Many in the grain industry are raising questions about the value in forcing grain dealers to post bonds to ensure farmers are paid when companies become insolvent.
They are right to do so.
The Conservative government’s strong-arm tactics in rushing its lengthy and complex budget through Parliament without allowing enough time for proper oversight are troublesome, but the part of the bill that would change the Canada Grain Act should not be dismissed.
The act now requires grain dealers to post bonds as insurance should they ever declare bankruptcy or seek protection from creditors.
This bonding system adds onerous costs into the system, tying up much-needed capital that could be better invested elsewhere. And there are serious doubts as to how effective it is in protecting farmers anyway.
There have been several situations in the past in which bonds held by insolvent companies have fallen short of the amounts needed to pay money owed to farmers.
In some cases, farmers have been forced to accept payments worth only cents on the dollar for amounts owed.
It’s time to explore other options.
Having grain dealers take out private insurance offers one potential solution. This eliminates the need for companies to have a pool of money set aside at the ready for a bond.
By most insider accounts, insurance would cost only a fraction of what companies now put up in the bonding system.
This type of change has raised questions in the agriculture sector about who will pay the costs of the premiums. There are fears that grain companies would pass along the insurance costs to farmers.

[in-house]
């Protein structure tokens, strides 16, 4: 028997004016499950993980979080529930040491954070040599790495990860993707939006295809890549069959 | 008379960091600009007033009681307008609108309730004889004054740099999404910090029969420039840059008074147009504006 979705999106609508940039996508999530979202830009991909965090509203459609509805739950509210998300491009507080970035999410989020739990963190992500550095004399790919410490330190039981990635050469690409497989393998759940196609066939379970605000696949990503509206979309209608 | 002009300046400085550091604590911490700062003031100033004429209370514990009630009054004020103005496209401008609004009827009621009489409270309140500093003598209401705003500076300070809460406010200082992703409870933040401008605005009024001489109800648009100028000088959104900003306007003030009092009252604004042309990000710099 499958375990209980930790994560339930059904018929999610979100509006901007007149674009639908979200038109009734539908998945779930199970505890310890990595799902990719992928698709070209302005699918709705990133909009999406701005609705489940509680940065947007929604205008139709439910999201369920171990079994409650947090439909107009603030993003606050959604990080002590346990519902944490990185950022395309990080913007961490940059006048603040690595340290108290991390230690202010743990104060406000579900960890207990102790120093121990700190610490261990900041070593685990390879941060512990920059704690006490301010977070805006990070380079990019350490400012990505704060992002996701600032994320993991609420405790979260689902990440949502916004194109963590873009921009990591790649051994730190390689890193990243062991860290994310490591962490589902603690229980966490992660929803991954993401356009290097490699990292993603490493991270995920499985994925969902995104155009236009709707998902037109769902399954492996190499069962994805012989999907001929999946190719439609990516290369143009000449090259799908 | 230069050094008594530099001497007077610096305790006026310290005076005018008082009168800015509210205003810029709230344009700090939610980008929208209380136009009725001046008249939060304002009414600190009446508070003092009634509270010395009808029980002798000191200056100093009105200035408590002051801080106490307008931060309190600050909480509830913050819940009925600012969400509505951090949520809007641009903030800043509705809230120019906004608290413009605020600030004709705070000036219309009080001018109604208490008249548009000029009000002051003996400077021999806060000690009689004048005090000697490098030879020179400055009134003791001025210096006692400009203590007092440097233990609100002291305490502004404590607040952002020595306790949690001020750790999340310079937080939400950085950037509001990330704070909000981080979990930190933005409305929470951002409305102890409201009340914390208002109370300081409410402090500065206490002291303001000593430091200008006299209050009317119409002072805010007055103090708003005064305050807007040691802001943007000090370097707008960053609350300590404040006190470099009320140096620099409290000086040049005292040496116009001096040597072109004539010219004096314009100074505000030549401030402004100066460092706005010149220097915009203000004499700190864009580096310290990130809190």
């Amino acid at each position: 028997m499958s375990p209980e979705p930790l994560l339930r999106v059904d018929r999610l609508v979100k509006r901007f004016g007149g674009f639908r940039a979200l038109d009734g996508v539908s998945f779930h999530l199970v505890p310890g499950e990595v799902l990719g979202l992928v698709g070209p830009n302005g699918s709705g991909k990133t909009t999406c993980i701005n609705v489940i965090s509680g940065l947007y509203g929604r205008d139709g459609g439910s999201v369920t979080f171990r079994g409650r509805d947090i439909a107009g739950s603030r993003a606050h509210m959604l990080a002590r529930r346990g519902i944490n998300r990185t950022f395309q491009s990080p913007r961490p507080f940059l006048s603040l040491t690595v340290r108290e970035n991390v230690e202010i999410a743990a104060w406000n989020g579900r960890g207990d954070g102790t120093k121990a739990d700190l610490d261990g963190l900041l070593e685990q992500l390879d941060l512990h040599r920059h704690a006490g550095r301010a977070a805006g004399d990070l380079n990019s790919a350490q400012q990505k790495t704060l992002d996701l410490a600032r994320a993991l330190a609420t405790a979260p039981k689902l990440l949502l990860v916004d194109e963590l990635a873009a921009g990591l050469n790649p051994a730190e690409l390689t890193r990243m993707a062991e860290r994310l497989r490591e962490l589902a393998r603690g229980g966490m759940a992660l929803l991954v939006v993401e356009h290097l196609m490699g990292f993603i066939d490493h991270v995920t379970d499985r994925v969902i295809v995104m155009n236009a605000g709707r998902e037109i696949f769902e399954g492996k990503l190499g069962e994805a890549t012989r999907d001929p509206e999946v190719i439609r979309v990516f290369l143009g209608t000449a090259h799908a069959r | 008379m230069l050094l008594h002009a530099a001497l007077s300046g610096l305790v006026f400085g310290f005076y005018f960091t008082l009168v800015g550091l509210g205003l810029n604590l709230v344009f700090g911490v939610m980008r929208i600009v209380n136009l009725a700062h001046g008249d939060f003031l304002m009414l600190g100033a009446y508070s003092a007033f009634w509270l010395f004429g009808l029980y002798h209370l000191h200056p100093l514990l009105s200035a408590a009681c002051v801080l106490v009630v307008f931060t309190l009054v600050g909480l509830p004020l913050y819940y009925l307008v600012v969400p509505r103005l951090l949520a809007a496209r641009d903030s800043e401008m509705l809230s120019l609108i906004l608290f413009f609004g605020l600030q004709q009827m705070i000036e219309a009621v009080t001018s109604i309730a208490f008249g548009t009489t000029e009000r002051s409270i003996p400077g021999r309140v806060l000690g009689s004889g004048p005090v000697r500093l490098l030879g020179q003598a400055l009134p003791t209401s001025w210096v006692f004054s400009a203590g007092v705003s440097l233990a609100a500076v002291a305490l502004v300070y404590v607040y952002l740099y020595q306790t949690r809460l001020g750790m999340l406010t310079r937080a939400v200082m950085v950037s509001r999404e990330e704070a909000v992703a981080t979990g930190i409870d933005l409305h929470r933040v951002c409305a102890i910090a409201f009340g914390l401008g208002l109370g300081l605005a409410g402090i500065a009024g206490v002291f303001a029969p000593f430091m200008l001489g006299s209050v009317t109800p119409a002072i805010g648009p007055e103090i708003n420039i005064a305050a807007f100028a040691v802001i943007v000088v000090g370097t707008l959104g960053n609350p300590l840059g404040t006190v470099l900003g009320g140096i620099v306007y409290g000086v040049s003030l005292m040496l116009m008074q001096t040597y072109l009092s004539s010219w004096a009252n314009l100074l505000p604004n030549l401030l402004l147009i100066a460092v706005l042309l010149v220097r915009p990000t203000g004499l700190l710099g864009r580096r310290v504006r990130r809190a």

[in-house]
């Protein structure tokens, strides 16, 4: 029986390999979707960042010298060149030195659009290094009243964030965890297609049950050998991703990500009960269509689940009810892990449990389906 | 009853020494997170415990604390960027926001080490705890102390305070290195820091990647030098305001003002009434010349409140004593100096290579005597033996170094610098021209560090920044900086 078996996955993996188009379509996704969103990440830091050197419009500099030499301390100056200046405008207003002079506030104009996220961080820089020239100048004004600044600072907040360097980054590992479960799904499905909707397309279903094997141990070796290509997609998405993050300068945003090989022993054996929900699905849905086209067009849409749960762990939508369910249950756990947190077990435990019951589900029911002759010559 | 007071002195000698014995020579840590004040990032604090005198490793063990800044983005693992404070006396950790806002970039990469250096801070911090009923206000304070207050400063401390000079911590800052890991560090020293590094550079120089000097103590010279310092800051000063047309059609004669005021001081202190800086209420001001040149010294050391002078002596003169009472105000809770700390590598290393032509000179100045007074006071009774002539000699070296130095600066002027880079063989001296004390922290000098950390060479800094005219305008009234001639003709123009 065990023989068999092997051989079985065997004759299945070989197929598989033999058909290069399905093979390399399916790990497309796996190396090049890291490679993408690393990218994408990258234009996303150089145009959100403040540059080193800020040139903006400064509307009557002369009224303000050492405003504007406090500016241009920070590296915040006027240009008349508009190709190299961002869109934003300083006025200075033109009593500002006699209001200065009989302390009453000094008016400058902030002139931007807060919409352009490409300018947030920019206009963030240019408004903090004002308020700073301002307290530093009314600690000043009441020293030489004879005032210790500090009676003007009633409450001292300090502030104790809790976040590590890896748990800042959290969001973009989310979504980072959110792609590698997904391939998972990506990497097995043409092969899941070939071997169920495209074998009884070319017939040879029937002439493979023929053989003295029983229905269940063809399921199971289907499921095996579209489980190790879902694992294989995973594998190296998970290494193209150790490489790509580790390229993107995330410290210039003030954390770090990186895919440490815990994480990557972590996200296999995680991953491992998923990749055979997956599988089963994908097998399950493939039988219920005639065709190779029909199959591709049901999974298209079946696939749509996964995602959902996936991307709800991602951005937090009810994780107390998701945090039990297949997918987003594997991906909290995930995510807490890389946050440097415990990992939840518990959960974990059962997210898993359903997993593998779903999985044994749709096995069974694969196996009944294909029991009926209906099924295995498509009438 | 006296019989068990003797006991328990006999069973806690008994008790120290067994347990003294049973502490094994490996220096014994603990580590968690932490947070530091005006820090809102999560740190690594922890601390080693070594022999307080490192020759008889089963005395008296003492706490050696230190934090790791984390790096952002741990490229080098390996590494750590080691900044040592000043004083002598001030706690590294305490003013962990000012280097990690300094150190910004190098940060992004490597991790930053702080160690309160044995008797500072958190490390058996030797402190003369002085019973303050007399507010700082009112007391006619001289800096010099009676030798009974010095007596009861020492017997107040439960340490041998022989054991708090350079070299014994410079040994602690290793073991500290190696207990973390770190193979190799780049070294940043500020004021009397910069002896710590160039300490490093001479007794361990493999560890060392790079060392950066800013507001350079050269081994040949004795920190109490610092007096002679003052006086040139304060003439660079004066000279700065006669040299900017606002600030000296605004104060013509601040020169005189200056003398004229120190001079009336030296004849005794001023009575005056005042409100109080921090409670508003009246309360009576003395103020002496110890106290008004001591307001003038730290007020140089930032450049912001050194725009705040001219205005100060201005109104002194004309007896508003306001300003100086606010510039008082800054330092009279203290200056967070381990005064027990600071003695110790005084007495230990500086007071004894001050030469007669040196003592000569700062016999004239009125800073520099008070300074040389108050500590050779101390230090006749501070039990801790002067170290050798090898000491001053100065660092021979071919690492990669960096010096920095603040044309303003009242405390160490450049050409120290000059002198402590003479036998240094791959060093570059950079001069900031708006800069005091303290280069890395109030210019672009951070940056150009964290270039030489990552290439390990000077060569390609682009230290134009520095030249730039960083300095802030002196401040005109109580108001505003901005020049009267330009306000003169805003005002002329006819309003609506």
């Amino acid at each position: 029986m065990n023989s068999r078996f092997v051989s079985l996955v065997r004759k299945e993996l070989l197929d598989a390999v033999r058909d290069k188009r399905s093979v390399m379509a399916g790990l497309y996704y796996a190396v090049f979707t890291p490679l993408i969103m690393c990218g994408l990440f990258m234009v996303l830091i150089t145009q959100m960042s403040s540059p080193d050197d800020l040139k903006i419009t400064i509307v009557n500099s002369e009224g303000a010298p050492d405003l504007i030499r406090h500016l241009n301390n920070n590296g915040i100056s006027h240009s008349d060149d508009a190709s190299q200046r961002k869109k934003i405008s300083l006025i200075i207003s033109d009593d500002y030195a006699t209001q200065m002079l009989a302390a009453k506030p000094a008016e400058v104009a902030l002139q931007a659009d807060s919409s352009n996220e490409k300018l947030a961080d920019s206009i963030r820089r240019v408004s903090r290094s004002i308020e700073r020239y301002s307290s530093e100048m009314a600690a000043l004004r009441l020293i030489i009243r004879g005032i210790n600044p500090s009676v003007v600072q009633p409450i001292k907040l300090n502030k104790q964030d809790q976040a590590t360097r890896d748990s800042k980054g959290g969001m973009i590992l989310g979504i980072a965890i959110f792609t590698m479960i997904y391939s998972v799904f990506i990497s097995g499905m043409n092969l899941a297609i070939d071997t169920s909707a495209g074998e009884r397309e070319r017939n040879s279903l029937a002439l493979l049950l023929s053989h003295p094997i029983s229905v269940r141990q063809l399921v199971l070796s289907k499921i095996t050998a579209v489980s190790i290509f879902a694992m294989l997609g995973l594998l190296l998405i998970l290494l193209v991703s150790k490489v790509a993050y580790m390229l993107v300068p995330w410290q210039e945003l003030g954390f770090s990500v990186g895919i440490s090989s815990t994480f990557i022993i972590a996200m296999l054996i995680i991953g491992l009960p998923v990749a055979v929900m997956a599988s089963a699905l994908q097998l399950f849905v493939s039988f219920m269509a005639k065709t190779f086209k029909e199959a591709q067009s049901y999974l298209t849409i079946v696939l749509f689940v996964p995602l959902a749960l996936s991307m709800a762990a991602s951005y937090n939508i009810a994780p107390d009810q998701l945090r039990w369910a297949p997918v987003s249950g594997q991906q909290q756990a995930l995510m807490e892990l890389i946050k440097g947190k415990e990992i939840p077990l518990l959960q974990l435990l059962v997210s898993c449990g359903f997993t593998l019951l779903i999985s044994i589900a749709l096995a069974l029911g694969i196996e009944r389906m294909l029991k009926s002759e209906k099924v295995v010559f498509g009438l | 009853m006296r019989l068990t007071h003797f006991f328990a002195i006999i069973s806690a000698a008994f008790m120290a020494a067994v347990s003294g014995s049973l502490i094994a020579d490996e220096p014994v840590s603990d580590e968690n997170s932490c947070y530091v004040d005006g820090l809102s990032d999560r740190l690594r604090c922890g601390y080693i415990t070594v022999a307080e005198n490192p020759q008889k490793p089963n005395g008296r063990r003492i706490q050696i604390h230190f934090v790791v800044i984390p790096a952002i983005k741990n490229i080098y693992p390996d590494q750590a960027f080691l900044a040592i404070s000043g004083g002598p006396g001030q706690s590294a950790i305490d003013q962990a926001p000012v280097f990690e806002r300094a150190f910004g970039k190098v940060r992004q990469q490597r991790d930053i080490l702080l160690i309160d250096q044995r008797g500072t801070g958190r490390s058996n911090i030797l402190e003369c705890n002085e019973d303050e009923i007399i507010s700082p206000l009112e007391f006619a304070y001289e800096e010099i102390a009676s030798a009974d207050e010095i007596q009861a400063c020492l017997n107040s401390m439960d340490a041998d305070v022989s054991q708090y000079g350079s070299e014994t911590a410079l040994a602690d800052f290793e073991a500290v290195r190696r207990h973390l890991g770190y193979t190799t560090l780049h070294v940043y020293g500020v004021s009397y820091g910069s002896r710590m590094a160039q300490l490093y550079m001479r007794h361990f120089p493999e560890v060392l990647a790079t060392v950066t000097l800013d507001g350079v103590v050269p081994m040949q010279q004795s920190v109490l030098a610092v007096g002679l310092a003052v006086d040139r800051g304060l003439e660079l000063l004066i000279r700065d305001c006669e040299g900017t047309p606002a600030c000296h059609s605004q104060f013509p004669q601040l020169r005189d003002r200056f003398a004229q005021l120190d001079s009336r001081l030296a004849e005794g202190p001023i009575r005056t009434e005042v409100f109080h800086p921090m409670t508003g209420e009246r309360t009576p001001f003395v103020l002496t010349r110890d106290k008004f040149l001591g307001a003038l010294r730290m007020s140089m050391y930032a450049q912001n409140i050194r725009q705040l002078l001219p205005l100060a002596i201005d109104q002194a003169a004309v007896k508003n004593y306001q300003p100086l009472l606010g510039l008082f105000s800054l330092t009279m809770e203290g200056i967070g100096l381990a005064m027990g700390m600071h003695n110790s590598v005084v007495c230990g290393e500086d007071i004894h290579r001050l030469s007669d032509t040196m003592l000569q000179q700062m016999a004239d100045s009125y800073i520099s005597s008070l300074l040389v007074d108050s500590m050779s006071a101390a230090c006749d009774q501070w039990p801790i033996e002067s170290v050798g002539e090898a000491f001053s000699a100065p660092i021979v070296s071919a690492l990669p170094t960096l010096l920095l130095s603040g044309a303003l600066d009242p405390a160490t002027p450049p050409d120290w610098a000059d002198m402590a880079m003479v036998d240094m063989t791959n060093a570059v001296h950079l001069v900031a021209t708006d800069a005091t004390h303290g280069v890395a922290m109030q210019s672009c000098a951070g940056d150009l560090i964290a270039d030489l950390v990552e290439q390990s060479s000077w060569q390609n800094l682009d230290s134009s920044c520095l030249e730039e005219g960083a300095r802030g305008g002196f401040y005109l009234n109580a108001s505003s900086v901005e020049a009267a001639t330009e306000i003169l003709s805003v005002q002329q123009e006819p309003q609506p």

In reality, however, farmers are already paying those costs.
As astute business operators, it’s safe to assume grain companies have found ways to ensure that their operating costs, including bonding expenses, are covered in their fees and payment schedules.
In fact, with a more effective and lower cost insurance scheme, farmers could become beneficiaries of some of the efficiencies.
Another option being circulated to reduce risk in grain sales is a clearing-house model, similar to what is used at many stock and commodity exchanges.
These systems safely manage millions of dollars in deals between buyers and sellers, and there is every reason to be-lieve that a properly constructed and managed system would work effectively for farmers delivering grain.
A clearing house is a neutral entity that settles trading accounts, clears trades and regulates delivery and payments. It acts as third party guarantor.
At futures exchanges, all members are required at the end of each day to clear their trades and post enough money to cover their deals. The clearing house is responsible for fulfillment of all contracts.
The finer details of how this type of system would work for grain deliveries would have to be worked out, but it is not difficult to see how something similar could fit the bill.
One possible drawback of whatever system is in place is that farmers would have a learning curve while they adjust.
However, proper business practices, as well as awareness campaigns to ensure farmers know how best to protect themselves, should address those issues.
Making the system mandatory for deals above a certain value would further ensure farmers aren’t left out of pocket.
There seems to be little to lose.
Bruce Dyck, Terry Fries, Barb Glen, D’Arce McMillan and Joanne Paulson collaborate in the writing of Western Producer editorials.